I thought that Nigel Mansell's F1 career finished with his world championship in 1992, but I spotted that he won a race later than that - what happened there? asked Terry Bull from Worcester
Nigel Mansell had a few races for Williams in 1994 when his commitments in Indycars in America allowed. He replaced David Coulthard for the French GP, but retired, then contested the last three races as Williams attempted to clinch the constructors' championship. Going into the last round, in Adelaide, both the drivers' and constructors' titles were undecided. This was the famous race in which Michael Schumacher, in a Benetton, collided with Damon Hill's Williams after clipping a wall: both were forced to retire, which gave Schumacher his first championship. Mansell was a fairly distant third at the time of their collision, but took advantage to win his 31st and last Grand Prix and secure the constructors' crown for Williams - a consolation for the team whose No. 1 driver, Ayrton Senna, had been killed earlier in the year. Mansell joined McLaren for the following season, but managed only two races as he had trouble fitting in their new car.
I noticed that the British driver Innes Ireland won one Grand Prix in his career - how many others have won just one? asked Martin Hurst from Mansfield
Innes Ireland - who, despite his name was a Yorkshire-born Scot - won the United States GP at Watkins Glen in 1961. It was his last race for the Lotus works outfit: soon afterwards he was dumped from the team for the following year, for reasons which have never been properly explained (although he is thought to have upset the Lotus team boss Colin Chapman by lending his car to Stirling Moss in the previous race). Ireland is one of 22 drivers who have won a solitary F1 world championship Grand Prix. The list includes three current drivers: Jarno Trulli, who won the Monaco GP in 2004; Robert Kubica, who won in Canada in 2008 (and let's hope he recovers soon to attempt a few more victories); and Heikki Kovalainen, who won the Hungarian GP in 2008. There are also nine Americans who won the Indianapolis 500 once during the years (1950-60) that it counted towards the world championship.
What happened to the "Grand Prix Masters" series for old drivers which I think Nigel Mansell won one year? asked George Robinson from Cornwall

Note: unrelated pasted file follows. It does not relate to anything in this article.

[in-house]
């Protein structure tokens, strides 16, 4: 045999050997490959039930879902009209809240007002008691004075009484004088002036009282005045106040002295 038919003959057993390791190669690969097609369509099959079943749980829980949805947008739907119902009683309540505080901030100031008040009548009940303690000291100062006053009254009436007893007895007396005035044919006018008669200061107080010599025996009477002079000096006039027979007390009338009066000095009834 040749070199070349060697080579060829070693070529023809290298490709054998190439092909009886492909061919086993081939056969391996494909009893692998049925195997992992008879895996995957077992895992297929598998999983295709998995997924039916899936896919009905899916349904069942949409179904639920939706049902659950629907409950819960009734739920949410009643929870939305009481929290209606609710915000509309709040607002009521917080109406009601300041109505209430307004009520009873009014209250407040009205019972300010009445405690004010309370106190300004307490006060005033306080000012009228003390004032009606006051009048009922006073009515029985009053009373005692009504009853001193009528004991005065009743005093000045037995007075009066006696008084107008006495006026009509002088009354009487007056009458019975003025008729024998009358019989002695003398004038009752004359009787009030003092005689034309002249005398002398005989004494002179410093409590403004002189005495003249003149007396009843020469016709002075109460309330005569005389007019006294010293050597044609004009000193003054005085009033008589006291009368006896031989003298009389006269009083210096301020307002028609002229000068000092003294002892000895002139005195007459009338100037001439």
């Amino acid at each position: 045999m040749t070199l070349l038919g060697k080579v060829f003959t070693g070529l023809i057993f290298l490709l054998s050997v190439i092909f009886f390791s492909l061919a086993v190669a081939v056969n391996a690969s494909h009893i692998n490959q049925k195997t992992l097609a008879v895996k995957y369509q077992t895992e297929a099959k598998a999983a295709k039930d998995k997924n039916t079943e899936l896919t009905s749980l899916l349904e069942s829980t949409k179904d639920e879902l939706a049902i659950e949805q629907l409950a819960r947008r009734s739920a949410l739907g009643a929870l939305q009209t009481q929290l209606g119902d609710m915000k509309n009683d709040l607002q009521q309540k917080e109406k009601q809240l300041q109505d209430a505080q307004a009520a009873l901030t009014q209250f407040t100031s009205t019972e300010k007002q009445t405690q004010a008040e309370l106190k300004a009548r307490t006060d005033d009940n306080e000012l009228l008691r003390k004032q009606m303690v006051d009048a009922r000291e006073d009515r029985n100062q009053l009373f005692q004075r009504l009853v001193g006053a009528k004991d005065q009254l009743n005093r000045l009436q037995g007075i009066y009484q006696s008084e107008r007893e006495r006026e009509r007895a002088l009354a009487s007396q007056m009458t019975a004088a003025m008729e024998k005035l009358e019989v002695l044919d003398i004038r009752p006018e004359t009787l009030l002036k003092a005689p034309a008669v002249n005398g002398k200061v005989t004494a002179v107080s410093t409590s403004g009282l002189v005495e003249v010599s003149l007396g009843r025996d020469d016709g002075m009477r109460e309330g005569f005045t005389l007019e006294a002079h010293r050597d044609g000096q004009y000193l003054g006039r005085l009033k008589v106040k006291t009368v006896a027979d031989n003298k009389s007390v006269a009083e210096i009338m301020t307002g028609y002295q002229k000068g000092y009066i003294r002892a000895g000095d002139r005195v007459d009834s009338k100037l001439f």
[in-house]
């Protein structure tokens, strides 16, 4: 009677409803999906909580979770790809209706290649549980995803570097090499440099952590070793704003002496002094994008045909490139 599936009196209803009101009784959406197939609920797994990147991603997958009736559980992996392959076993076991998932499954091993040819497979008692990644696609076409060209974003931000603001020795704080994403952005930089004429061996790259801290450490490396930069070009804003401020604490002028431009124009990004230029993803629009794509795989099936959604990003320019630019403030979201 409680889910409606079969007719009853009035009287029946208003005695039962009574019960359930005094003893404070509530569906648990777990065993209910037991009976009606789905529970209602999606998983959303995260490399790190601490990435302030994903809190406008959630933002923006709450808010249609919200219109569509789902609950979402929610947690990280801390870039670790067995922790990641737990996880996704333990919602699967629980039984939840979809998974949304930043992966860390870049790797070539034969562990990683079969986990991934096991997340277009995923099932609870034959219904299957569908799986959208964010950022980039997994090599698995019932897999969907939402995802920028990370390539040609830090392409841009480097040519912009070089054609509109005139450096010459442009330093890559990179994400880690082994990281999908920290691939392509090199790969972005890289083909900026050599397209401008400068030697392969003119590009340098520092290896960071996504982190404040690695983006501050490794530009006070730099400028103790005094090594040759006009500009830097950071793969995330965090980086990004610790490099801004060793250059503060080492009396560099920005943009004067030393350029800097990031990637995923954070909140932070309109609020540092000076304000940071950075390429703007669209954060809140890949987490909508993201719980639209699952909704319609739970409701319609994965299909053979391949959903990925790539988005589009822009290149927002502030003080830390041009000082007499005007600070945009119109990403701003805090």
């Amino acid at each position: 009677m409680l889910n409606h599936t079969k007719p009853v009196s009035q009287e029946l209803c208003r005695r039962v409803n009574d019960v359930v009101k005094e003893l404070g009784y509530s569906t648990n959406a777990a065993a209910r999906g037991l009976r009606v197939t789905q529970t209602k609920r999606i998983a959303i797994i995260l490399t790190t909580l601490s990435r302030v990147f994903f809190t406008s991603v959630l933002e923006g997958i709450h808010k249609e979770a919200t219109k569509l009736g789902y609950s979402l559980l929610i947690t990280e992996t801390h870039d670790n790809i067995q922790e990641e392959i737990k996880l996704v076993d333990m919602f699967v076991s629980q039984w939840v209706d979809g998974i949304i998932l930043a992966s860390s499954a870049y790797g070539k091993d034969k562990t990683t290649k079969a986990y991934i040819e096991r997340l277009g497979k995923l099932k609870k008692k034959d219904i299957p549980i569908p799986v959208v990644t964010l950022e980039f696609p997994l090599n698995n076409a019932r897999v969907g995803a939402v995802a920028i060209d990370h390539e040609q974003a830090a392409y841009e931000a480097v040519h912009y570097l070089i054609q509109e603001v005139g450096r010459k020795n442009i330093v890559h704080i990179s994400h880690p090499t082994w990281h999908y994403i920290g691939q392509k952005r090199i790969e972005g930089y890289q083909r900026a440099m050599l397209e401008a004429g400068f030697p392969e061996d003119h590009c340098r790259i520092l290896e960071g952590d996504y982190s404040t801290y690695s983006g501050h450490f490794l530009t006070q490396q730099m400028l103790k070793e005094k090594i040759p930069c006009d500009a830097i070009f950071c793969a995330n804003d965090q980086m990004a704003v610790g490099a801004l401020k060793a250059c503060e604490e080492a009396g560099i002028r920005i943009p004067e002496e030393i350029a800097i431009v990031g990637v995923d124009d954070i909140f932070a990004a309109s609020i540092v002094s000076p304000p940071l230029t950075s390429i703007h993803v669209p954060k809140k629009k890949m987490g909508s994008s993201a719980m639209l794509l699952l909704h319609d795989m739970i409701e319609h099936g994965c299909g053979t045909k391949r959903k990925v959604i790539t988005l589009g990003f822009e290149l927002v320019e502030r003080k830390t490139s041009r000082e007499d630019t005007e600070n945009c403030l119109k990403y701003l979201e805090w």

This was a (very) short-lived series which lasted for all of three races in 2005-06. The idea was sound, pitting former F1 drivers against each other in identical cars - Deltas, based on the Reynard car which had had a lot of success in Indycar racing. However, the series didn't seem to catch the imagination, especially from the all-important TV networks which might have helped finance it. There was one race in 2005, at Kyalami in South Africa: Nigel Mansell finished first, ahead of Emerson Fittipaldi and Riccardo Patrese. The following year four races were planned, but only two took place - in Qatar, where Mansell won again, and at Silverstone, when Eddie Cheever came out on top. Three more races were scheduled for 2007, but none of them actually happened after the organisers filed for bankruptcy. But it's a nice idea - maybe someone else will try it sometime!
A race called the British Grand Prix was held at Brooklands in Surrey, the world's first purpose-built racetrack, in 1926 and 1927. The first year the race was won by a Delage car shared by Robert Senechal and Louis Wagner. That race involved 110 laps of the banked 2.61-mile circuit, and lasted about four hours - the British driver Malcolm Campbell, more famous perhaps for his land-speed record attempts in the original "Bluebird", was second about ten minutes behind. In 1927 another Frenchman, Robert Benoist, won in another Delage. Brooklands held its last races in 1939, just before the Second World War broke out, and hasn't been a full circuit since - so, since the official world championship didn't start until 1950, these particular British GPs don't count towards the F1 records.
Who has won the same country's Grand Prix most often? asked Richard Clarke from Sussex
Michael Schumacher leads the way here: he's won the French Grand Prix on eight occasions, between 1994 and 2006. He's also second on the list, too, having won both the Canadian and San Marino GPs seven times. And Schumacher also won the Belgian, European, Japanese and Spanish GPs six times each, equalling the old record set by Alain Prost, who won the Brazilian and French GPs six times, and Ayrton Senna, who won a record six races round the streets of Monaco - in 1987 and every year from 1989 to 1993.
I was just watching a re-run of the Sebring 12-Hour race of 2010, when the winners were three former F1 drivers. How often has this happened? asked Paul Stone from Hampshire
The winning car at Sebring in 2010, a Peugeot, was driven by Marc Gene, Alexander Wurz and Anthony Davidson, who contested 129 GPs between them. I don't think that the winning car there has been driven entirely by people with Grand Prix experience since 1972, when Mario Andretti and Jacky Ickx piloted a Ferrari to victory in the 12-Hour race. That was actually the fifth year running it had been won by drivers who had also raced in F1 (Andretti won two of those and Ickx another one).